As a young boy, my mother caught me in the private act of speaking hatefully about another. She marched me to the bathroom, pointed to the Ivory soap, and demanded that I “wash my mouth out.” My life and conscience changed in that moment. I learned hateful words have consequences and must be washed from our hearts and minds.
By acting promptly and emphatically against Donald Sterling, the powerful owner of the Los Angeles Clippers, for making hateful, racist comments about others, which are further evidenced by his discriminatory actions in the housing market, the National Basketball Association provided Mr. Sterling with a costly and well-deserved mouth-washing. The NBA is teaching us a valuable lesson in life.
There are few teachers more effective than mothers and sports, as America is learning in the midst of the Sterling case, a case that has rightfully commanded the attention of the media for days. As a great teacher, sports does much to shape our society.
For years, I taught constitutional law to second-year law students. We spent two days discussing the landmark case of Brown v. Board of Education, decided in 1954. In Brown, the Supreme Court held that state laws mandating publicly funded segregated schools were unconstitutional. I taught my students that the Brown case led the movement to integrate society, a major step in eliminating racism.
I was wrong. When I started teaching and studying about sports, without in any way disparaging the Brown decision, I came to see that sports was the likely leader in the effort to bring attention to racial inequity and thereby integrate America.
Professional football led the way. Kenny Washington, a running back out of UCLA, played with the San Francisco Clippers in 1944-45 and signed a contract with the L.A. Rams on March 21, 1946.
Football, however, was not yet America’s game. Baseball was. It was Jackie Robinson’s courageous debut for the Brooklyn Dodgers on April 15, 1947, as movingly chronicled in the recent movie "42" that captured the attention of most Americans.
Not surprisingly, in 1950, still four years prior to the Brown decision, Chuck Cooper was the first African-American drafted by the National Basketball Association. Nat “Sweetwater” Clifton, in turn, was the first African-American to sign a contract in the NBA.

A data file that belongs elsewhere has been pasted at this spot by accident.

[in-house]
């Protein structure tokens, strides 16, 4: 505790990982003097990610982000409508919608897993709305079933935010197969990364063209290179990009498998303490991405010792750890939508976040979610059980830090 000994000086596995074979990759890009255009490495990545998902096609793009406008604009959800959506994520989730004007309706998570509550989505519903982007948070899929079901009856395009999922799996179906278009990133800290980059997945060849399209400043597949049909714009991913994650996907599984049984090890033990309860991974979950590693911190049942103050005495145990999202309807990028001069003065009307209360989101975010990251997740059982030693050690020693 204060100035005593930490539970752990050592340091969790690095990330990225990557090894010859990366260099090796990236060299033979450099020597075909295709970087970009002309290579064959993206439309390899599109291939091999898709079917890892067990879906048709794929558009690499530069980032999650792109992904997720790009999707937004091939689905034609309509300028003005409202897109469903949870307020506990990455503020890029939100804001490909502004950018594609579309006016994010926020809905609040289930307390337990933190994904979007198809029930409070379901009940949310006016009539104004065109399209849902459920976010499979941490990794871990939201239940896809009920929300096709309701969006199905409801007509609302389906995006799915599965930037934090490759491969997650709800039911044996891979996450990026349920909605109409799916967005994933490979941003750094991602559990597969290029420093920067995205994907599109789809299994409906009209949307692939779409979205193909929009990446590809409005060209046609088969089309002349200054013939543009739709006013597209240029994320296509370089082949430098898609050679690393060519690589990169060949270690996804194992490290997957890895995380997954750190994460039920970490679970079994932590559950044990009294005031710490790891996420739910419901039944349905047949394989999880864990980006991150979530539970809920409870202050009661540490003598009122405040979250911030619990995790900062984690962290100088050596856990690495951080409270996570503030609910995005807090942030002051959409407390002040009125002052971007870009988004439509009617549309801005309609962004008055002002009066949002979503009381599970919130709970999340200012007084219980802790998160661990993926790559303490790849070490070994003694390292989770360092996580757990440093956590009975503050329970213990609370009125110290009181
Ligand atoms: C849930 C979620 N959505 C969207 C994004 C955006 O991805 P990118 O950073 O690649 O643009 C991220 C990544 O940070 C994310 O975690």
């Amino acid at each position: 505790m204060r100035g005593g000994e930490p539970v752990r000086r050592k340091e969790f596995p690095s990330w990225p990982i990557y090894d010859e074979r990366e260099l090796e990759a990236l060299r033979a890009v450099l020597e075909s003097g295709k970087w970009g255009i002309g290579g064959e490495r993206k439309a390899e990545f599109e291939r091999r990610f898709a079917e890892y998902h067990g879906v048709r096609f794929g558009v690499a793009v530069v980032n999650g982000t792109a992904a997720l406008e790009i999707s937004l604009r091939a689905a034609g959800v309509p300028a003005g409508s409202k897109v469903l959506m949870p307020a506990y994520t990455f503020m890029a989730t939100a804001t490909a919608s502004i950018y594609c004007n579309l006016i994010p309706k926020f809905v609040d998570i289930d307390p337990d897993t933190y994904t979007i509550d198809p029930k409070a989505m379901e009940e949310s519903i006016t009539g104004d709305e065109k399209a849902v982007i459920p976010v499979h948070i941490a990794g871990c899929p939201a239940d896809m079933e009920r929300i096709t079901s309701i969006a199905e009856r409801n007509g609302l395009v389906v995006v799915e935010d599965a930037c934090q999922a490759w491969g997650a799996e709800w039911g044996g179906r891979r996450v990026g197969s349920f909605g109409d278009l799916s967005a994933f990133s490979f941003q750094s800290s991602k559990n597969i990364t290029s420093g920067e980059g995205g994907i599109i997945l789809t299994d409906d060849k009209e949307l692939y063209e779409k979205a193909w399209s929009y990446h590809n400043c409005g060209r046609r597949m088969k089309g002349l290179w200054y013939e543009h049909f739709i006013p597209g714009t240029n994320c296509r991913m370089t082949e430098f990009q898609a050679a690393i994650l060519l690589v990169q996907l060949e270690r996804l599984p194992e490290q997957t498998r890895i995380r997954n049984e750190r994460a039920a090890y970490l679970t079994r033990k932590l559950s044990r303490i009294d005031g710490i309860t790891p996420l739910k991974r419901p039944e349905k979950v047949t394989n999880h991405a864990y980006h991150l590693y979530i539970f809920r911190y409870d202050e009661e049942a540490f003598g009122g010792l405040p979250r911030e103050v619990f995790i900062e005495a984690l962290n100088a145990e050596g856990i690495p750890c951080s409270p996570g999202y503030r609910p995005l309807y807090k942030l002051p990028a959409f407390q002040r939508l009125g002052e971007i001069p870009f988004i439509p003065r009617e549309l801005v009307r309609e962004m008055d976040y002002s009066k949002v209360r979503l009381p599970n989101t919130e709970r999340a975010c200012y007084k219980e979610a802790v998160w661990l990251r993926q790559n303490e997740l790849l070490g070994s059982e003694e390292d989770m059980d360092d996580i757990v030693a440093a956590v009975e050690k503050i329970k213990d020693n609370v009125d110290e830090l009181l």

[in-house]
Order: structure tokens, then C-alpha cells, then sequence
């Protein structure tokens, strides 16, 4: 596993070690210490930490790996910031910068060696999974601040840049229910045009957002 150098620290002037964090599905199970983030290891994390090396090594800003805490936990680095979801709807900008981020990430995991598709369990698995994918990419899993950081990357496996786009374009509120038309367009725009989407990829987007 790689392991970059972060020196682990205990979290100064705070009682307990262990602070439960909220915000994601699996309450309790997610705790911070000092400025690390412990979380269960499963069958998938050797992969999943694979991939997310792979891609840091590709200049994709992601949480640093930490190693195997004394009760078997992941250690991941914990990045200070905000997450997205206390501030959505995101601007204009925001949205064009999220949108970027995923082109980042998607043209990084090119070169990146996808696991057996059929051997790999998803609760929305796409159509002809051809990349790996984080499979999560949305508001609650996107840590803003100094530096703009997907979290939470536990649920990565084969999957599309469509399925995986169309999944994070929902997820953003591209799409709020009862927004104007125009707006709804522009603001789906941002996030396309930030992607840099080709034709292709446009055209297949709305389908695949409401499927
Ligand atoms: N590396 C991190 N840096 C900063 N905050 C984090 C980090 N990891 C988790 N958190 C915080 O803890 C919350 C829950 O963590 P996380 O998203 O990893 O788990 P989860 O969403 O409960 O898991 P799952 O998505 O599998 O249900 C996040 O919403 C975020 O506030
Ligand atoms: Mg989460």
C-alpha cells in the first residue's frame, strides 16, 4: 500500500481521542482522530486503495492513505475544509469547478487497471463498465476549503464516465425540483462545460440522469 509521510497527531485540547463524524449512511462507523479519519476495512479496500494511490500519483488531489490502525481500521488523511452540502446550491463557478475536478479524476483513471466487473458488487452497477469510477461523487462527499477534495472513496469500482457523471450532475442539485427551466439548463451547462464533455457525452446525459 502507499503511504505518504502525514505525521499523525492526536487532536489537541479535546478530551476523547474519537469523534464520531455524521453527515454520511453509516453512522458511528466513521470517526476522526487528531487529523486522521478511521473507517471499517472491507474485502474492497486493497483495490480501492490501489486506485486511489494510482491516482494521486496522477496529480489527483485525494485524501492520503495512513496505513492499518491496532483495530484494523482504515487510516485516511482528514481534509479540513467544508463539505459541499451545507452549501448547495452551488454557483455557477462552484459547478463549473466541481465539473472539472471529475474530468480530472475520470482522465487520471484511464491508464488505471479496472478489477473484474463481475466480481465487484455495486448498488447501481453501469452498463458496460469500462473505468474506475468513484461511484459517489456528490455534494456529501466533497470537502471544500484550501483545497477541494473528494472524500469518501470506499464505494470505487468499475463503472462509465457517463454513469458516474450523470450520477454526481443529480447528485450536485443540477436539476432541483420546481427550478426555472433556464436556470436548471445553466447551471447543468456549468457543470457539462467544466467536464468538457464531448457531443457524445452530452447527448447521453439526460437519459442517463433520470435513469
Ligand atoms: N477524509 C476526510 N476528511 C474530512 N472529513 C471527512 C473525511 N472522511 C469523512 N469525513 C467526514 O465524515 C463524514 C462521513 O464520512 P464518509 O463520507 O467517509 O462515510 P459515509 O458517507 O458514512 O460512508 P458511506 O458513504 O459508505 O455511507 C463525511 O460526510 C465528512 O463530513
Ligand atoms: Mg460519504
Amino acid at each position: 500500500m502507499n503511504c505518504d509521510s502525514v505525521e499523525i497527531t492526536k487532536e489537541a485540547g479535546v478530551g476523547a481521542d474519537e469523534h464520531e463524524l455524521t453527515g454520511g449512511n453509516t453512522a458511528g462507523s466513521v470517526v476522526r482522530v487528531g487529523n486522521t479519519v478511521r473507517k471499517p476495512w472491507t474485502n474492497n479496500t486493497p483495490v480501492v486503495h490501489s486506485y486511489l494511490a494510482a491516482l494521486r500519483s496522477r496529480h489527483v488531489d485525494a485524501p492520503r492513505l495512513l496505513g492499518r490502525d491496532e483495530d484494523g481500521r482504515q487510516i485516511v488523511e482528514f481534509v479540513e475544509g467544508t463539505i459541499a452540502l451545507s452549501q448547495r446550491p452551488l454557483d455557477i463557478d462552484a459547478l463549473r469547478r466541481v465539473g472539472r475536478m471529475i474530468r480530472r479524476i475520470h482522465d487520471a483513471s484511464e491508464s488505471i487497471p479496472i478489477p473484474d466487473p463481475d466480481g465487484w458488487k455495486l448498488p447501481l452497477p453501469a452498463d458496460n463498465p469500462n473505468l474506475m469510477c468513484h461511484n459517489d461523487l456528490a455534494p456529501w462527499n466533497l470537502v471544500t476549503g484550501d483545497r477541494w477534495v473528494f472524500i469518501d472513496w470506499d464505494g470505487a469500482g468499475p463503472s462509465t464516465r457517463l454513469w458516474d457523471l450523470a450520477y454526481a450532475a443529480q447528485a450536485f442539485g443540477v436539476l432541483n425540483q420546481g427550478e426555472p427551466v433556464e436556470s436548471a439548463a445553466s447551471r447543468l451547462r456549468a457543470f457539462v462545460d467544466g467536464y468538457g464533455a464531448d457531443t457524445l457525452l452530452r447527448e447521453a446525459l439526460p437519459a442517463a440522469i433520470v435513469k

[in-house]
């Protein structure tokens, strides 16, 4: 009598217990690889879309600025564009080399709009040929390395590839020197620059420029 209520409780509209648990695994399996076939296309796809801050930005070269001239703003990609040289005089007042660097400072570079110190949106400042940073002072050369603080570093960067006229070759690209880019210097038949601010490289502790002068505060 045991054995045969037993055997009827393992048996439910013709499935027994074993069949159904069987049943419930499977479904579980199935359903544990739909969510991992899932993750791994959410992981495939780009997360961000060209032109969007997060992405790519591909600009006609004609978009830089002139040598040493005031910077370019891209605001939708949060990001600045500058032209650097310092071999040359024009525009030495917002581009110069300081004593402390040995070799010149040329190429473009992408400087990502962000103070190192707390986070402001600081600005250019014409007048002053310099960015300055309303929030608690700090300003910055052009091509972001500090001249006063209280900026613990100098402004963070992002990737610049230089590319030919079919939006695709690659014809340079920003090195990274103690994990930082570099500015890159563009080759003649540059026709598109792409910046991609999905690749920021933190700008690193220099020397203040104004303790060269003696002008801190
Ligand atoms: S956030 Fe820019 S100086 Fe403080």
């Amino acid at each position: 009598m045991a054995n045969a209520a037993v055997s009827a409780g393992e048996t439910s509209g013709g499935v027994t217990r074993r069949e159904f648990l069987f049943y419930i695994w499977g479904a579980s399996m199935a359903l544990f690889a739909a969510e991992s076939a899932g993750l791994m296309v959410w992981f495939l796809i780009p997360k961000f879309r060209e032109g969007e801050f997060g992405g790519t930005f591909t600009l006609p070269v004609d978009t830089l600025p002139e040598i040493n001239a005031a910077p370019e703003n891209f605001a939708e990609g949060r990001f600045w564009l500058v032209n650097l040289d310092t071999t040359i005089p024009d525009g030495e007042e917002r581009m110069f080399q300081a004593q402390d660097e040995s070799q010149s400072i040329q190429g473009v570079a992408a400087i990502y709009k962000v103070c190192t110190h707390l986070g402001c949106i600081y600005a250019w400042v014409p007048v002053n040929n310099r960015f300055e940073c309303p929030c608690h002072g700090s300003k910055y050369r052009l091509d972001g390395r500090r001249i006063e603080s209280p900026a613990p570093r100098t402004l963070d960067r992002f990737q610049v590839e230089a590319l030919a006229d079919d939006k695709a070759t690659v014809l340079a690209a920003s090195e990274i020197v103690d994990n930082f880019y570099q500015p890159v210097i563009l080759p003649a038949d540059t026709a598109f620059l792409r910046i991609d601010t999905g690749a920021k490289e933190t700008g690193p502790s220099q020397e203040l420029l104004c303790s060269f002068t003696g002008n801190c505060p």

Sports has been a leader in the effort to eliminate racism. It is doing so again in the Sterling case, but this is not a phenomenon unique to the United States. Courageous sports figures and entertainers were leaders in eliminating apartheid in South Africa.
In 1973, Arthur Ashe, a world-class tennis player, broke the South African color barrier by being the first black athlete to compete in the racially exclusive world of South African tennis. Ashe was criticized for playing rather than boycotting, but his dominating presence on and articulateness off the court spoke legions to the people of South Africa.
A decade later, Ashe and Harry Belafonte drew worldwide attention to apartheid when they co-chaired Artists and Athletes Against Apartheid. Ashe led in the embargo of all sporting contact with South Africa, which did much to fuel the move to integrate South Africa. It is not surprising, therefore, when asked who he would most like to meet when he traveled to the United States as South Africa’s new leader, Nelson Mandela replied, “Arthur Ashe.”
Sports is a leader in shaping social consciousness and bringing change. Players and management in the NBA are again pricking our conscience, and change will come on many fronts.
Some have asked whether I think the NBA will also proverbially wash out the mouths of players and coaches if they speak in hateful ways. The answer is simple. They already have.
In 1997, in the midst of the playoffs, the NBA leveled the largest fine it had ever imposed on an active player. Dennis Rodman was fined for making hateful remarks against Latter-day Saints (Mormons).
The NBA is consistent: Hate speech should be eliminated. To eliminate it, hateful speech has to come with a heavy price tag.
If the NBA commissioner and owners stay the course and act decisively against Donald Sterling, one of their own, they will make my mother proud. I share in her dream: a world where our children and grandchildren will be free from the harms that attend hateful speech and the discriminatory actions it often begets.
Rodney K. Smith is a professor of practice and director of the Sports Law and Business Program, Sandra Day O’Connor College of Law, Arizona State University. This piece has also appeared in USA Today.